Many people who are arrested and brought to jail on Rikers Island in New York City use opioids, and are forced to detox while in jail. Researchers at New York University (NYU) are studying whether providing the opioid-addiction medicine extended-release naltrexone (Vivitrol) to these individuals when they leave jail reduces their risk of relapse and overdose.
“When we launched the study, many people used methadone to detox in jail, but didn’t continue it for maintenance,” said Joshua D. Lee MD, MSc, Associate Professor of Population Health and Medicine/General Internal Medicine and Clinical Innovation at the NYU School of Medicine. “That means they are leaving jail with no maintenance medication, which puts them at great risk of relapse and overdose, as well as HIV and hepatitis C from injection drug use.”
Vivitrol is a monthly injection that blocks the effects of opioids, including pain relief or the feelings of well-being that can lead to opioid misuse. It has no potential for abuse.
“Many people leaving jail think they can stay opiate-free on their own, but the chance of successful recovery without medication-assisted treatment is low,” Dr. Lee said. “If they receive naltrexone, they can either continue using it once they are out of jail, or at least it gives them a month to make arrangements for methadone or buprenorphine.”
The study, funded by the National Institute on Drug Abuse (NIDA), is looking at how people receiving Vivitrol before leaving jail fare in the year or two afterwards in terms of relapse and overdose.
The researchers are comparing 85 people with an opioid use disorder who receive six months of Vivitrol with 85 who don’t receive medication-assisted treatment, but are given counseling and resources to find treatment after they leave jail. The study is also comparing these groups with 85 people who continue on methadone while in jail and after release.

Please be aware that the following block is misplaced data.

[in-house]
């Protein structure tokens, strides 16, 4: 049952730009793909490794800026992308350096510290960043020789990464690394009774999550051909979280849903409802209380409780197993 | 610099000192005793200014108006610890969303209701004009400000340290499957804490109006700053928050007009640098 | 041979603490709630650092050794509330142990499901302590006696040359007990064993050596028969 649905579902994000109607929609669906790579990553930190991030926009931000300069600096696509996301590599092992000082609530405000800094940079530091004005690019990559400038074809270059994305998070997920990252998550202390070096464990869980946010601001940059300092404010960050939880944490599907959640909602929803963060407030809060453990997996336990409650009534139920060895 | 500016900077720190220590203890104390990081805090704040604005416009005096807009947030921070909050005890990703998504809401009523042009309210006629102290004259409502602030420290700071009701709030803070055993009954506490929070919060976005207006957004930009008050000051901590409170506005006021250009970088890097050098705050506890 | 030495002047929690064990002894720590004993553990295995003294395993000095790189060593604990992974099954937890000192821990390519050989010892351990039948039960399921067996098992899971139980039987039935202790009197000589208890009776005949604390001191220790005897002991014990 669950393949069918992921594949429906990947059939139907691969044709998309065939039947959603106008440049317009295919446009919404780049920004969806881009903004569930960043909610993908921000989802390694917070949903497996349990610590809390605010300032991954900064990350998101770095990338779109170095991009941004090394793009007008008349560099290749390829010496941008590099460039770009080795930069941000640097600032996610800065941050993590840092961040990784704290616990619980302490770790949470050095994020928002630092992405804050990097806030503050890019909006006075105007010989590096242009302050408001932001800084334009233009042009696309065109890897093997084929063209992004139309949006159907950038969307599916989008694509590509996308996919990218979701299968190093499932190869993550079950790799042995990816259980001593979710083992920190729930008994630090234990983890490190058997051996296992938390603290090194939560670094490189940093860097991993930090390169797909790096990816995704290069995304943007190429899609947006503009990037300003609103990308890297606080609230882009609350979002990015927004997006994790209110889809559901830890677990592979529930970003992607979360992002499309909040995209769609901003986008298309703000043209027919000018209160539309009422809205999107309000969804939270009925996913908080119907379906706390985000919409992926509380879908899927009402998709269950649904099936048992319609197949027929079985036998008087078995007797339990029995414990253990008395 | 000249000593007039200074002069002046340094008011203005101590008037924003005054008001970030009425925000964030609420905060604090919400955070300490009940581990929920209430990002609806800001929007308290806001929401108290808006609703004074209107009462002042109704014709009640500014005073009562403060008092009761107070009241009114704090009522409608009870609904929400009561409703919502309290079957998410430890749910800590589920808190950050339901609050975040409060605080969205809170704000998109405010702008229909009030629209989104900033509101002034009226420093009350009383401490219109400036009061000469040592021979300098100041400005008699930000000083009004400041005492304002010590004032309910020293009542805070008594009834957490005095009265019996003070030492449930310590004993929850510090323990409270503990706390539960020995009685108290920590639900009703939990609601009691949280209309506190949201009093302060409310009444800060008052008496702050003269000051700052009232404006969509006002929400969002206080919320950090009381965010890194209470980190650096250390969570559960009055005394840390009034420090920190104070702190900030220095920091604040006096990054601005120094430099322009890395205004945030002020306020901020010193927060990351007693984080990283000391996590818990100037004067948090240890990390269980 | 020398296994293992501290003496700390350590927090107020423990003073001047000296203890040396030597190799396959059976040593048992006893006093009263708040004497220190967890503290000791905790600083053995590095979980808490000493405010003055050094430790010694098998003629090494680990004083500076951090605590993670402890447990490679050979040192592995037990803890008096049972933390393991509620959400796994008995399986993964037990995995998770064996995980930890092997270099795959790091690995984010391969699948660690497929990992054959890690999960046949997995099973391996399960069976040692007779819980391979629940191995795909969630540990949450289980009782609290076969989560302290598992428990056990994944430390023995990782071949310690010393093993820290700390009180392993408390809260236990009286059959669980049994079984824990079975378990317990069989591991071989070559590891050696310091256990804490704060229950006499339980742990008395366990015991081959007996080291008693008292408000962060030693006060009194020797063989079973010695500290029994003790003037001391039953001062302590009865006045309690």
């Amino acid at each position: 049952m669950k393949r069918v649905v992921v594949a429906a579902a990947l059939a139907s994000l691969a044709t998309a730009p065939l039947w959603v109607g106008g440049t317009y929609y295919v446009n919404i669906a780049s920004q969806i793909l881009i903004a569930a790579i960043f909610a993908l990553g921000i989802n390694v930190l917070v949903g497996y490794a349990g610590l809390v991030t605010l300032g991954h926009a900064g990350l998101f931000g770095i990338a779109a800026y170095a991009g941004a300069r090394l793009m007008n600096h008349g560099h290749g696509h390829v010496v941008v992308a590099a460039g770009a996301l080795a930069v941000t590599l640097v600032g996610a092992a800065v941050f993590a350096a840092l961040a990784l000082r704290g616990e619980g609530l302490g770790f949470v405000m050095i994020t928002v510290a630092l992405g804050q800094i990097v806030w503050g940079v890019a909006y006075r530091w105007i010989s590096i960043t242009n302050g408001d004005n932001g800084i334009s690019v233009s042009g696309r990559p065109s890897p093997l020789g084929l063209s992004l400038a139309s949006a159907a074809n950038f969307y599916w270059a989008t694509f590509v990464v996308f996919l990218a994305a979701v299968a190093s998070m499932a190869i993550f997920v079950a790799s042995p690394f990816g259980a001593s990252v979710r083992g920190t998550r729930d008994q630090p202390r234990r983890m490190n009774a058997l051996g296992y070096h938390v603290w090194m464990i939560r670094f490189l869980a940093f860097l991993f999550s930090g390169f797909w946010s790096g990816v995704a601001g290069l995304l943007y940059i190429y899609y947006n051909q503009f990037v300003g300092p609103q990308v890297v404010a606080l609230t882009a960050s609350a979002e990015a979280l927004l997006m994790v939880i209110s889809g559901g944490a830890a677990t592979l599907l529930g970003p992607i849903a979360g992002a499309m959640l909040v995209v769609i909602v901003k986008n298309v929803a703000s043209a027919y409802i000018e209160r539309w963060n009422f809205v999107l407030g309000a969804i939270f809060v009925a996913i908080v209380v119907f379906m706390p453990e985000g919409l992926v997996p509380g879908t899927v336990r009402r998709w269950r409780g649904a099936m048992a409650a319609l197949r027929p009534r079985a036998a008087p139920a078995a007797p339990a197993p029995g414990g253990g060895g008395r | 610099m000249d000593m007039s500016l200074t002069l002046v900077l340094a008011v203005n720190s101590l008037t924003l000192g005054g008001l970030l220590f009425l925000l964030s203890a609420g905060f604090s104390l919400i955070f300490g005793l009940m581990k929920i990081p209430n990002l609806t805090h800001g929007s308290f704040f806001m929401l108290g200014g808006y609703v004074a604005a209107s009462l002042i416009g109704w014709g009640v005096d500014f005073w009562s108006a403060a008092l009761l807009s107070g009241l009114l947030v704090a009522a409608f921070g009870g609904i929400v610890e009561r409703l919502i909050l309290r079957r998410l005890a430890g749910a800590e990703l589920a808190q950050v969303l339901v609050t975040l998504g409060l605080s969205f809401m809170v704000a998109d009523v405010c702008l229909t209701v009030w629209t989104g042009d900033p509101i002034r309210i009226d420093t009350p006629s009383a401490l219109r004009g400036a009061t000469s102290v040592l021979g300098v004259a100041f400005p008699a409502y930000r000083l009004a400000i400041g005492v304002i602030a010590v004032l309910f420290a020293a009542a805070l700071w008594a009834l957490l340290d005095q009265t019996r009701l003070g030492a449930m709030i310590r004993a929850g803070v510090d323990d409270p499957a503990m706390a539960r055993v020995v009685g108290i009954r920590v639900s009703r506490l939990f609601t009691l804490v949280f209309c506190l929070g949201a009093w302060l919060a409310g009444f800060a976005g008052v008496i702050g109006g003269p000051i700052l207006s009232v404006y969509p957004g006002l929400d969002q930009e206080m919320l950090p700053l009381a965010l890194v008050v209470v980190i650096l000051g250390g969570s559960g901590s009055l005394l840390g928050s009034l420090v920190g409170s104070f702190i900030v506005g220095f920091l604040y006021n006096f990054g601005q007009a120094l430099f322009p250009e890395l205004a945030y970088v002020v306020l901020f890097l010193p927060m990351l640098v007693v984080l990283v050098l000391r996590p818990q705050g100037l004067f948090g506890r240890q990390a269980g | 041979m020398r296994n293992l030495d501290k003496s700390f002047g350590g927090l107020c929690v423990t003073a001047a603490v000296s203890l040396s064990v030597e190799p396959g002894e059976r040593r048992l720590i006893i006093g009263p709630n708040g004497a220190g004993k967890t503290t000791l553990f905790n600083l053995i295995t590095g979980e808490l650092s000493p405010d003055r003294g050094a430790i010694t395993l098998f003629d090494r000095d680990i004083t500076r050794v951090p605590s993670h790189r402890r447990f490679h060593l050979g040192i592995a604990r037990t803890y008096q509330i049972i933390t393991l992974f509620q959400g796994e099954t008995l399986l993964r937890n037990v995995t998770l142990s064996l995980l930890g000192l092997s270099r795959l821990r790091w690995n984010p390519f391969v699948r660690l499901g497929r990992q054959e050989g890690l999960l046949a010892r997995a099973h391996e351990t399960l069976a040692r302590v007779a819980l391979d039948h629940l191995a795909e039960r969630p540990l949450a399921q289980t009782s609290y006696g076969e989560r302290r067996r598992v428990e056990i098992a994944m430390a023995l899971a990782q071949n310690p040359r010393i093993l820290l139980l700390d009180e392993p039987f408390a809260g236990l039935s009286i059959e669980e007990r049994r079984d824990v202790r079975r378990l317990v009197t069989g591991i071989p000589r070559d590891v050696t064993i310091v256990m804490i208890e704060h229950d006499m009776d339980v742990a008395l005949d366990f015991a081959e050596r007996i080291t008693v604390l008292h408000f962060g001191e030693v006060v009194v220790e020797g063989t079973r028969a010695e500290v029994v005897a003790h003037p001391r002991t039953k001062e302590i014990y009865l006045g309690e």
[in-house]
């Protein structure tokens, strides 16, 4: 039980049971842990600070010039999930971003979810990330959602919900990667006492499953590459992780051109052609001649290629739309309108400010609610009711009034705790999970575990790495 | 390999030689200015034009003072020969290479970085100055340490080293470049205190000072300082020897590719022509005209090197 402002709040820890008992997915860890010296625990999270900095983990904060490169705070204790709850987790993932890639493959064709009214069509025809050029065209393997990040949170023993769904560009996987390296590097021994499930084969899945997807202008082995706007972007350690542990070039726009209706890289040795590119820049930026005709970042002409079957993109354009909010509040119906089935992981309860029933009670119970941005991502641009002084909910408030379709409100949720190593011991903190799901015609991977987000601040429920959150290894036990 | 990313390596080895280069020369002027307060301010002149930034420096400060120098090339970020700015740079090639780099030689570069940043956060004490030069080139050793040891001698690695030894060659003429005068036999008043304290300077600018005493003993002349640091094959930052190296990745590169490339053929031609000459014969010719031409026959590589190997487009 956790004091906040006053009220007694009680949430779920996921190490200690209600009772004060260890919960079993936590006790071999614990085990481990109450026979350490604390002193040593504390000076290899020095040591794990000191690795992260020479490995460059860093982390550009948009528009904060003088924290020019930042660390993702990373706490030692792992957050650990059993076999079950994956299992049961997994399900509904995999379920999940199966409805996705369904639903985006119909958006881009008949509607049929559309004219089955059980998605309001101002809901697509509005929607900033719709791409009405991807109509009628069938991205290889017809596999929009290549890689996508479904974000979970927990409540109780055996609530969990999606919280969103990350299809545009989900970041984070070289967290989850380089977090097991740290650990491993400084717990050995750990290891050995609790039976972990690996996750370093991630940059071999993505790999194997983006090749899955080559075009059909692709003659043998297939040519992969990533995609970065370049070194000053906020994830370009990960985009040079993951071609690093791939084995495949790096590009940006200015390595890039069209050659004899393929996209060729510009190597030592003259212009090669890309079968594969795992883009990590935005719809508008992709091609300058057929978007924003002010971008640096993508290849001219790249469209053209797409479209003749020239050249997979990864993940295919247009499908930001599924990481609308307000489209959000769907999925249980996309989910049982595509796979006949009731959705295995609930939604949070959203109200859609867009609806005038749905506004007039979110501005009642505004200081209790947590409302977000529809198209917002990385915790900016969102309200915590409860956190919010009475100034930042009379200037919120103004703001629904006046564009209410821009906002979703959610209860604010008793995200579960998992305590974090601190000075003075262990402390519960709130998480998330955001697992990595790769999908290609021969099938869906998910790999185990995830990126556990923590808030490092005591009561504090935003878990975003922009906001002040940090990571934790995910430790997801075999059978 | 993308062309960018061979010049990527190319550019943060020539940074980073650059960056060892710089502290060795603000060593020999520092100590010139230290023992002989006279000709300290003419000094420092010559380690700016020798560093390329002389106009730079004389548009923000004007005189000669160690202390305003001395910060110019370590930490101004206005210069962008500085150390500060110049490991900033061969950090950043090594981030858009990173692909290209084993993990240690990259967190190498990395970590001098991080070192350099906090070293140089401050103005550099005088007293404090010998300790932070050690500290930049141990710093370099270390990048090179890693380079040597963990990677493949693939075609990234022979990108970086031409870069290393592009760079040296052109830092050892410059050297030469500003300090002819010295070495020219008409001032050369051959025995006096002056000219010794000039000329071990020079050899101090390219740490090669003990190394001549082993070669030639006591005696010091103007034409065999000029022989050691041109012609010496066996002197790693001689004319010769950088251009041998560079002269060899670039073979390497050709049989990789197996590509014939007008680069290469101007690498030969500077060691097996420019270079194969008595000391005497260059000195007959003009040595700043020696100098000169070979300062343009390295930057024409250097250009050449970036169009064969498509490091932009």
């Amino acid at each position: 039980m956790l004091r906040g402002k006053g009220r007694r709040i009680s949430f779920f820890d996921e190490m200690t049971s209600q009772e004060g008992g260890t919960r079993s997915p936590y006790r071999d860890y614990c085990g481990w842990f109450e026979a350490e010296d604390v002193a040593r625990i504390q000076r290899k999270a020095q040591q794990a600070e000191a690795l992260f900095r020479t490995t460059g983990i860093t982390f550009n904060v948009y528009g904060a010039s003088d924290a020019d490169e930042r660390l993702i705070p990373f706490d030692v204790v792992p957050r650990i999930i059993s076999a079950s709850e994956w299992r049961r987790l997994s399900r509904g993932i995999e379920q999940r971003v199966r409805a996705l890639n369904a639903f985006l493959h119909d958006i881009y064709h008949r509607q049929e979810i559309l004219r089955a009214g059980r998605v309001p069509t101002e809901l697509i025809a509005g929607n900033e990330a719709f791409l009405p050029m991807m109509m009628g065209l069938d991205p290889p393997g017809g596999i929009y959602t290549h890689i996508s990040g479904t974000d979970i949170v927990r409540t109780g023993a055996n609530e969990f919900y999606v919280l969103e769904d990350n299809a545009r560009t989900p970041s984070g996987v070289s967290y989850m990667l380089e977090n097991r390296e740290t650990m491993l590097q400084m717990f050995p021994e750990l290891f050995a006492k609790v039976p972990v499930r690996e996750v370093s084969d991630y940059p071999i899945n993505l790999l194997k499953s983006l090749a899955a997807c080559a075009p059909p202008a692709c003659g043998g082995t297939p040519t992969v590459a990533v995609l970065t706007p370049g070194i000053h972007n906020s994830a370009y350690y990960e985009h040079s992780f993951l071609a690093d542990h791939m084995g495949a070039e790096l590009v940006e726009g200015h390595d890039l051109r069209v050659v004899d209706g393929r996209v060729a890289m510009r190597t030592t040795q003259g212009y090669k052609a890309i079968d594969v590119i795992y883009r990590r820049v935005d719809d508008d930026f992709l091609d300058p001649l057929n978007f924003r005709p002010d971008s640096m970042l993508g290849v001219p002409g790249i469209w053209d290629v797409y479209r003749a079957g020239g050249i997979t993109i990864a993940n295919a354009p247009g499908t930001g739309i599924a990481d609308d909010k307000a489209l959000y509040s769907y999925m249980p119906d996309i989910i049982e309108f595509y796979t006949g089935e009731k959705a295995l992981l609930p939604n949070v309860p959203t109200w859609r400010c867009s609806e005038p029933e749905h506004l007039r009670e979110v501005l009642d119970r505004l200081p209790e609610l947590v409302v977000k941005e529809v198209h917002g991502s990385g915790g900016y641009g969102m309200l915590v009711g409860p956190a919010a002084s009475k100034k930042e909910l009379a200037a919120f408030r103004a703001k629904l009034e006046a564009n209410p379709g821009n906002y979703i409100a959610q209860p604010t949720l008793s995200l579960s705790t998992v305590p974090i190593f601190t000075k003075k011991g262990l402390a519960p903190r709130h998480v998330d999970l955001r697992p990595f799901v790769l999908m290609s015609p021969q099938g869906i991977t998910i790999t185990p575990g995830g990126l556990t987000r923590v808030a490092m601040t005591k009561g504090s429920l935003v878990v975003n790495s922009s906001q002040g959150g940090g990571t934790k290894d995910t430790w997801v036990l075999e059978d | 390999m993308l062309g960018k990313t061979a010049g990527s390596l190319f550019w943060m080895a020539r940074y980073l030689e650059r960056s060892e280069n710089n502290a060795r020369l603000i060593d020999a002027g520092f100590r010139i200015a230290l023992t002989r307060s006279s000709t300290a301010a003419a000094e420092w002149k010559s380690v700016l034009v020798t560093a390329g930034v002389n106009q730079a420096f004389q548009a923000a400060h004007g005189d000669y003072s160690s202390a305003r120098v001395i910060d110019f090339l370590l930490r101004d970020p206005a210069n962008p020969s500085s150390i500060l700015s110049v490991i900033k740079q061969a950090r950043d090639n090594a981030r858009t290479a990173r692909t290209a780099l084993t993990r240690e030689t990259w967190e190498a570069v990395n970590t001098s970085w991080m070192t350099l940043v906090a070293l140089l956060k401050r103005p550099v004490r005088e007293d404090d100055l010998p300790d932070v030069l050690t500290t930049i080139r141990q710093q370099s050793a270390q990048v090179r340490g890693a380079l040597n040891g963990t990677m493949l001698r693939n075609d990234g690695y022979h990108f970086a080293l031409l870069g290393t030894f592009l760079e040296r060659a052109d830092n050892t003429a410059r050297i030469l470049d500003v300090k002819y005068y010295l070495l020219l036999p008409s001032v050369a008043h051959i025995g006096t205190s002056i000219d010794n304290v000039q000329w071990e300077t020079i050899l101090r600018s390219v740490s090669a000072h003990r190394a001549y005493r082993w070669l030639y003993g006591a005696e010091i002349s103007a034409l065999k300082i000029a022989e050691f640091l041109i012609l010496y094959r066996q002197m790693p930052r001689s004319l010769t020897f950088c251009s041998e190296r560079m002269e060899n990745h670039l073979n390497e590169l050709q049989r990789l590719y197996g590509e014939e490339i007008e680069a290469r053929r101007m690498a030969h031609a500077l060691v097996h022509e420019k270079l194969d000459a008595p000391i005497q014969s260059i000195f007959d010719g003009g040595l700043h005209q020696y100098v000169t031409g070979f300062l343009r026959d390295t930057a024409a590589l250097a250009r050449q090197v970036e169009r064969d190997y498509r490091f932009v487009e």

The researchers have been following participants for a year after they are released from jail, but are seeking funding to extend follow-up for an additional year. The study is still recruiting patients. Dr. Lee noted that in New York State, Medicaid covers the cost of medication-assisted treatment, including Vivitrol. He said most people leaving Rikers Island are Medicaid-eligible.
A study published in the New England Journal of Medicine in 2016 studied adult criminal justice offenders who were not currently incarcerated, who received Vivitrol for six months. They were compared with peers who received usual treatment, consisting of brief counseling and referrals for community treatment programs. The study found the 153 participants receiving Vivitrol had a lower rate of relapse than those receiving usual treatment (43 percent vs. 64 percent). There were no overdoses in the Vivitrol group, compared with seven in the usual-treatment group.
Unlike that study, the new study is recruiting participants in a correctional facility. “In the New England Journal study, everyone was in the criminal justice system, but most were on parole. Patients already had to be off opiates, which means they probably were a much healthier population than ours,” Dr. Lee said.
Two other NIDA-funded studies underway also are looking at medication-assisted treatment for people leaving jail. One, being conducted with UCLA and the University of New Mexico, is combining Vivitrol with patient navigation at the Albuquerque, N.M. city jail. Patient navigators help get people to medical appointments, make sure they take their medications, and perform other tasks that help patients be successful in their treatment. The second study, conducted in the Baltimore city jail by the Friends Research Institute, is looking at methadone maintenance for new methadone patients.
“Jails are different from prisons,” Dr. Lee said. “They can involve a short stay, but they have high rates of acute detox, and not much treatment. Through these studies, we hope to show how important local jails can be in dealing with the opiate epidemic.”